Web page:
Finding Solace in Torah, Film, and Modern Teachings Amidst a Pandemic

In the midst of a global pandemic, amidst the chaos and uncertainty, I find myself seeking solace and meaning in various forms of media and ancient teachings. As I  delve into the realms of Torah, film, and modern discourse, I discover a tapestry of narratives that offer insights into the human condition and pathways towards understanding.

Cinematic Escapism and Symbolism

In cinema, it’s hard to ignore the prevalence of fantastical narratives depicting disaster and otherworldly conquests. From the whimsical landscapes of Middle Earth to the distant galaxies inhabited by extraterrestrial beings, these films captivate audiences with their mesmerizing imagery and enigmatic themes. Take, for instance, “The Green Knight,” a film lauded for its surreal elements and thought-provoking symbolism, prompting viewers to embark on multiple viewings in search of deeper meaning.

There’s no denying that “The Green Knight” is strange. This is a movie full of naked giantesses and talking foxes, beautiful women who insist their heads have gone missing from their bodies, and, oh yes, a massive, axe-wielding combatant made of animated wood and vines. Those arresting images and enigmatic sequences are part of why “The Green Knight” is wonderful. It’s a film that will invite multiple, careful viewings. *1

Ancient Wisdom: Aggadata in the Talmud

Yet, this inclination towards fantastical storytelling is not unique to the silver screen. In Jewish tradition, we encounter Aggadata, a genre of allegorical narratives found within the Talmud. Though often perplexing, these tales serve as vessels of wisdom, inviting contemplation and interpretation from scholars throughout the ages.

I recall my course with my Shiviti Yeshiva teacher, Yehudis Golshevsky *2, on “Aggadata” in the Talmud. Aggadata presents as a fantastical narrative; the closest word in English is “allegory.”

One Aggadata story in the Talmud tells the story of Rabbi Akiva’s students, who all died in a plague, reminding us of the fragility of life and the importance of unity and mutual respect. This story teaches us that our actions can impact others, especially in times of crisis like the Covid-19 pandemic. It encourages us to unite as a community, support each other, and take precautions to keep everyone safe.

Struggling with these stories with my class was weird and wonderful. Although these tales are difficult to digest, they are not escapist entertainment. Countless Rabbis have written books of commentaries explaining what these tall tales have to teach us.

Modern Insights: Torah in Today’s World

In the first session of his Zoom course, The Big Questions About Judaism *4, Prof. Hazony laments that in our present intellectual climate, the Hebrew Bible is too often disparaged as antiquated and even perhaps geared to children and the unsophisticated. However, many ancient and contemporary scholars have found the Torah a marvellous source of ideas on all aspects of human striving.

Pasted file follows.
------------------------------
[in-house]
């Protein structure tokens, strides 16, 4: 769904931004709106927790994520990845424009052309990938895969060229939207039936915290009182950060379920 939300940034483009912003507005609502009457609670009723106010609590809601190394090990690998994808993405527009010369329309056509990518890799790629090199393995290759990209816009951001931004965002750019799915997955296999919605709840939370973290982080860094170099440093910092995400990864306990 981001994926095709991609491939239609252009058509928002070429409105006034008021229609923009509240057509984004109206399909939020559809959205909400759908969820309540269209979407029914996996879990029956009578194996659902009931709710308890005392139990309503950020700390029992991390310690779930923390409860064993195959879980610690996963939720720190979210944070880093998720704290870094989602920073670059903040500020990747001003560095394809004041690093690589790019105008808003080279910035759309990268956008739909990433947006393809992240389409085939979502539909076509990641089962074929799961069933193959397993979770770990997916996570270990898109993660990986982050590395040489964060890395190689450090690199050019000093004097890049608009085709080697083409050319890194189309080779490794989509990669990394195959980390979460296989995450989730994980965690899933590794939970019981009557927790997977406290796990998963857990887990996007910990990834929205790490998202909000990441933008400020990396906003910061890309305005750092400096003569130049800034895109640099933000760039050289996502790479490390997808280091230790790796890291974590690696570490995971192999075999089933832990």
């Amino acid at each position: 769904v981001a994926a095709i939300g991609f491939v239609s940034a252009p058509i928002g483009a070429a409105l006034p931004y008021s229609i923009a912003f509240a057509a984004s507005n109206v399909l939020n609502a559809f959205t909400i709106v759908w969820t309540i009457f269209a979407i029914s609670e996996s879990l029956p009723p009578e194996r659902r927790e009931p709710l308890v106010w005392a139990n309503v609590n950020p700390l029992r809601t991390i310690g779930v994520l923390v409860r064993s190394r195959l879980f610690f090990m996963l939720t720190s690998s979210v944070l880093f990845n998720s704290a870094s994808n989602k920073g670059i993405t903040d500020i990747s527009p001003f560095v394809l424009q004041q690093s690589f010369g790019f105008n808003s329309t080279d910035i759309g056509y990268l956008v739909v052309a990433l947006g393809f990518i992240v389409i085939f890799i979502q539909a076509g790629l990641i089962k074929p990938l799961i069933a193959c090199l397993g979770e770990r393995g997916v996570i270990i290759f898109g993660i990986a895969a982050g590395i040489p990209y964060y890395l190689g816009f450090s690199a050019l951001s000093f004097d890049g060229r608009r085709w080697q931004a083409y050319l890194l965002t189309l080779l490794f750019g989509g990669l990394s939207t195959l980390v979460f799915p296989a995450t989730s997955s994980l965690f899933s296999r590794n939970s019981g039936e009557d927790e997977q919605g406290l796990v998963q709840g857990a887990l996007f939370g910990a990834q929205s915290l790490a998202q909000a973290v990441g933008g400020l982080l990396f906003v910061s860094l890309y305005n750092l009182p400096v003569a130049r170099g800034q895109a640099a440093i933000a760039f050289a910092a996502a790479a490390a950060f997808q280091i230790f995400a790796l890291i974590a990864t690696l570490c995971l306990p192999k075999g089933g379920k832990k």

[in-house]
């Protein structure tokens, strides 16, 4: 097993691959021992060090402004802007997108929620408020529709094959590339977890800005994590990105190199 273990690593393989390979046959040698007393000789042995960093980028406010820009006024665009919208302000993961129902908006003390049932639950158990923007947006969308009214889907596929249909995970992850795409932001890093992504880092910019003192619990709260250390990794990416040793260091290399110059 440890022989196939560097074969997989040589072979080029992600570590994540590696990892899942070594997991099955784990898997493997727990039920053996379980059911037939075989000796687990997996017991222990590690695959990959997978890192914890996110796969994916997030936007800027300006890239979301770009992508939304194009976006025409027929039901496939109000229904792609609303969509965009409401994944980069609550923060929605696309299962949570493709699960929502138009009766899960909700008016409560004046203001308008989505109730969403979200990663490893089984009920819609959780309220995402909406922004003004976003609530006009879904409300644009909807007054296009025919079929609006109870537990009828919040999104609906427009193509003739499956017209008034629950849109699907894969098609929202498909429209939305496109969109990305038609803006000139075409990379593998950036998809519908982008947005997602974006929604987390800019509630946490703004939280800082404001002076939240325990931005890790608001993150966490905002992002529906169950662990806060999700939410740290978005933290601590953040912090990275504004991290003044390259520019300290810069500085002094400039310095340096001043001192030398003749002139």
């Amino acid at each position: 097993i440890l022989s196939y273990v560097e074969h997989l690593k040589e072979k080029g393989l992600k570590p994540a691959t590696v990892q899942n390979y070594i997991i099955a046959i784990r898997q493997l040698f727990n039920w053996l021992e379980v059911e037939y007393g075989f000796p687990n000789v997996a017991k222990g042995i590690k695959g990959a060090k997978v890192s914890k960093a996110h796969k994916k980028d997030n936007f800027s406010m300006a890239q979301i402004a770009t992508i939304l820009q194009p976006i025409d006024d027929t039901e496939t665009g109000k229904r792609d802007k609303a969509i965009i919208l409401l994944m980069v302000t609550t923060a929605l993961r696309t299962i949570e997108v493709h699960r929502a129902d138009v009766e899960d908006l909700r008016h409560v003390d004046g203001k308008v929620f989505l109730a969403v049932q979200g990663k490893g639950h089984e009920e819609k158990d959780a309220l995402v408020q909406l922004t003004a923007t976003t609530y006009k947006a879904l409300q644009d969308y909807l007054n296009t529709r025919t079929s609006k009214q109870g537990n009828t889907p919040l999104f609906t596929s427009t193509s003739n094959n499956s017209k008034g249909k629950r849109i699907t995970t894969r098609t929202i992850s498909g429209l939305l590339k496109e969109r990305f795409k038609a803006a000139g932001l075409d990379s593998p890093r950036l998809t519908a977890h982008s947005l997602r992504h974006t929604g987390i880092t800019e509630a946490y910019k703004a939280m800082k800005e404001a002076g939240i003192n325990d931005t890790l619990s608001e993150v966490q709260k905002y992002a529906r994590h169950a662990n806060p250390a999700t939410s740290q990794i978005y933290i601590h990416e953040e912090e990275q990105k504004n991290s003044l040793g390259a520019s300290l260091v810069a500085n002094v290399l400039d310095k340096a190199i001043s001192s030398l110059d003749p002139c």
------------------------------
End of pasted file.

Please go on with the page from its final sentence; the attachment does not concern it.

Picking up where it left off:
Anyone who has attended a Jewish mainstream synagogue knows that a significant portion of any service is the ceremony of taking the Torah out of the ark, unscrolling it, and chanting the Torah portion – the Parsha – for that week in the original Hebrew.

Over the year the complete Torah is recited every year. Rabbi Jonathon Sacks *5 discusses the value of reading and rereading the Torah in his essay on Parsha Ki Tavo.

The great questions – “Who are we?” “Why are we here?” “what is our task” – are best answered by telling a story. This is fundamental to understanding why Torah is the kind of book it is; not a theological treatise, or a metaphysical system, but a series of interlinked stories extended over time, from Abraham and Sarah’s journey from Mesopotamia  to Moses’ and the Israelites’ wanderings in the desert. Judaism is less about ‘truth as system’ than about ‘truth as story.

Embracing Abundance: Navigating a Wealth of Knowledge

We are fortunate in our time to have ready access to Torah texts, commentaries, brilliant teachers, movies, television, and the internet, all at the touch of the finger. So, how does one choose from this embarrassment of riches?

“When the student is ready, the teacher will appear!” Find the teacher who speaks to you. Start with a favourite teacher of Torah wherever you are. I found mine when I visited Yeshivat Simhat Shlomo*6 in Nachlaot, Jerusalem and sat in a class with Yehudis Golshevsky.

Amid a pandemic, amidst this wealth of knowledge and entertainment, one may find solace and wisdom in unexpected places. Whether seeking guidance from a revered teacher, delving into the depths of the Torah, or immersing oneself in cinematic experiences, each moment offers growth and enrichment.



  1. Washington Post, Opinion: Go Ahead Take a Chance, See a weird Looking Movie Like The Green Knight or Pig
  2. Shiviti Yeshiva: An international online intermediate and advanced Torah learning community for women centred in Jerusalem, Israel
  3. The Legends of Rabbah Bar Bar Hannah with the Commentary of Rabbi Abraham Isaac Hakohen Kook  Introduction, P.9
  4. Prof. Yoram Hazony, The Really Big Questions About Judaism
  5. Rabbi Jonathon Sacks, Ki Tavo, Lessons in leadership: A Weekly Reading of the Jewish Bible, P. 276 -278
  6. Yeshivat Simhat Shlomo, Torah from the Heart to the Heart


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